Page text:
"It was like an enormous machine that had got hold of you. You'd no sense of acting of your own free will, and at the same time no notion of trying to resist. If people didn't have some such feeling as that, no war could last more than three months. The armies would just pack up and go home. Why had I joined the Army? Or the million other idiots who joined up before conscription came in? Partly for a lark and partly for England my England and Britons never never and all that stuff. But how long did it last? Most of the chaps I knew had forgotten all about it long before they got as far as France. The men in the trenches, didn't hate the Kaiser, didn't give a damn about gallant little Belgium and the Germans raping nuns on tables (it was always on tables', as though that made it worse) in the streets of Brussels. On the other hand it didn't occur to them to try and escape. The machine had got hold of you and it could do what it liked with you."
- George Orwell, Coming up for Air
For the past week NLSS students have had the displeasure of hearing passages regarding Remembrance Day read over morning announcements. I feel nothing but respect and gratitude toward veterans, but the midden heap of justification and glorification that has been placed upon them by the school sickens me.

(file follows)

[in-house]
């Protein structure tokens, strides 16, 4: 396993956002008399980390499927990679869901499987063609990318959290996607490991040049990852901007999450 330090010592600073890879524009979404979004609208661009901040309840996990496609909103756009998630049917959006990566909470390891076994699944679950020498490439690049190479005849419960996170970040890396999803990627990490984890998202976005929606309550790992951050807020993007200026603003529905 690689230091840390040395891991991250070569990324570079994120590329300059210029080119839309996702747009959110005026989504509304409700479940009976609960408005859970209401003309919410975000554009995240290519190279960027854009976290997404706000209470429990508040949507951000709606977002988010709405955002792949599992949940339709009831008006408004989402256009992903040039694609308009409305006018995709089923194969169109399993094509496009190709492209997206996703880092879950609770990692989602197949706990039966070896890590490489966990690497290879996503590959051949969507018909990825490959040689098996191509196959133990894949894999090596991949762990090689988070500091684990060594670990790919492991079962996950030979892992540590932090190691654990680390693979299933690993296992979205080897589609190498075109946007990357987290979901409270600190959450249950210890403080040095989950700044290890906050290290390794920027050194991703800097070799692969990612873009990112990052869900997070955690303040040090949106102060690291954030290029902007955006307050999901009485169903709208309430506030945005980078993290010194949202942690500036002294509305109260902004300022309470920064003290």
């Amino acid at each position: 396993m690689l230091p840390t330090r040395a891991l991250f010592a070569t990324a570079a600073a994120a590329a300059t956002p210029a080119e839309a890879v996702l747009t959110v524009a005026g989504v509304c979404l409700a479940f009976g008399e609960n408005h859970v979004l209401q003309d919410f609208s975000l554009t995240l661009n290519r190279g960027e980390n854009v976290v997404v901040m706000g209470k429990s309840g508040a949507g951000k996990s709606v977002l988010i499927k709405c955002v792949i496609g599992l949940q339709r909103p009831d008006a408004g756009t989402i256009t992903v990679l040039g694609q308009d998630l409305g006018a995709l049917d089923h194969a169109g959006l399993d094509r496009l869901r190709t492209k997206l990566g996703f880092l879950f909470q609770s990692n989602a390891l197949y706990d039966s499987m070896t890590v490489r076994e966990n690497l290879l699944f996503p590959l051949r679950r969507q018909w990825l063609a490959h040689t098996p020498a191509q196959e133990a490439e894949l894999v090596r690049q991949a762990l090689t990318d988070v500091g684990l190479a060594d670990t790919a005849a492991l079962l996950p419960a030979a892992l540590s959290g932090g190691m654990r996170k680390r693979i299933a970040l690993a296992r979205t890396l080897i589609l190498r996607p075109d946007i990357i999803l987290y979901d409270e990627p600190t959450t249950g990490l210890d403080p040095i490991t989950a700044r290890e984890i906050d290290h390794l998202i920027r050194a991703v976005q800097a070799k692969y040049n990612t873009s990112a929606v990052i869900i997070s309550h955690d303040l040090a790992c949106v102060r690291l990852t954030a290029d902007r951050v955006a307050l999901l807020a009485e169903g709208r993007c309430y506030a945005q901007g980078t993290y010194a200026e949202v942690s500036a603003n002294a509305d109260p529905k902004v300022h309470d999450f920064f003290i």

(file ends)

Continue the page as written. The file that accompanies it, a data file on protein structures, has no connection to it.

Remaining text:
"Fighting for our freedom" and "dying for our way of life" were the farthest things from soldiers' minds. While they may have had such lofty aims when they went off to war, along with all the other things the government and the media had conditioned them to believe, these ideals were lost very quickly. Soldiers killed and died for no nobler reason than that they were ordered to. They lost their humanity, if not their lives, simply because that's what everyone around them was doing. To tack noble motives on their actions only lessens their sacrifice, turning it into something it was not.
The word "sacrifice" implies a choice, of which the soldiers had none. We would certainly not be leading the lives we have today if not for them, but they certainly didn't "pay the price." They were robbed. It may make us feel comfortable to say that "they made a sacrifice for our way of life", but the harsh reality is that they were a sacrifice for our way of life.
If you want to know what wars are really all about, don't look to the school for anything but easy and convenient answers. Instead, read All Quiet on the Western Front or watch "Saving Private Ryan." Better still, go down to the legion and ask a vet.
However fantastic it may be, this twisted presentation pales in comparison to the school's presentation of the present. They would have us believe that we currently enjoy the rights and freedoms veterans allegedly fought for, when said rights are violated every day in every way within the walls of NLSS. I believe the examples used were "...freedom of speech and freedom of choice..." You only have to look at any other article on this page to learn how they violate those ideas everyday.
This kind of mutilation of the past to further one's own self-image and influence the thoughts of the public is the most heinous and manipulative form of propaganda. It's not surprising that NLSS has chosen to use it.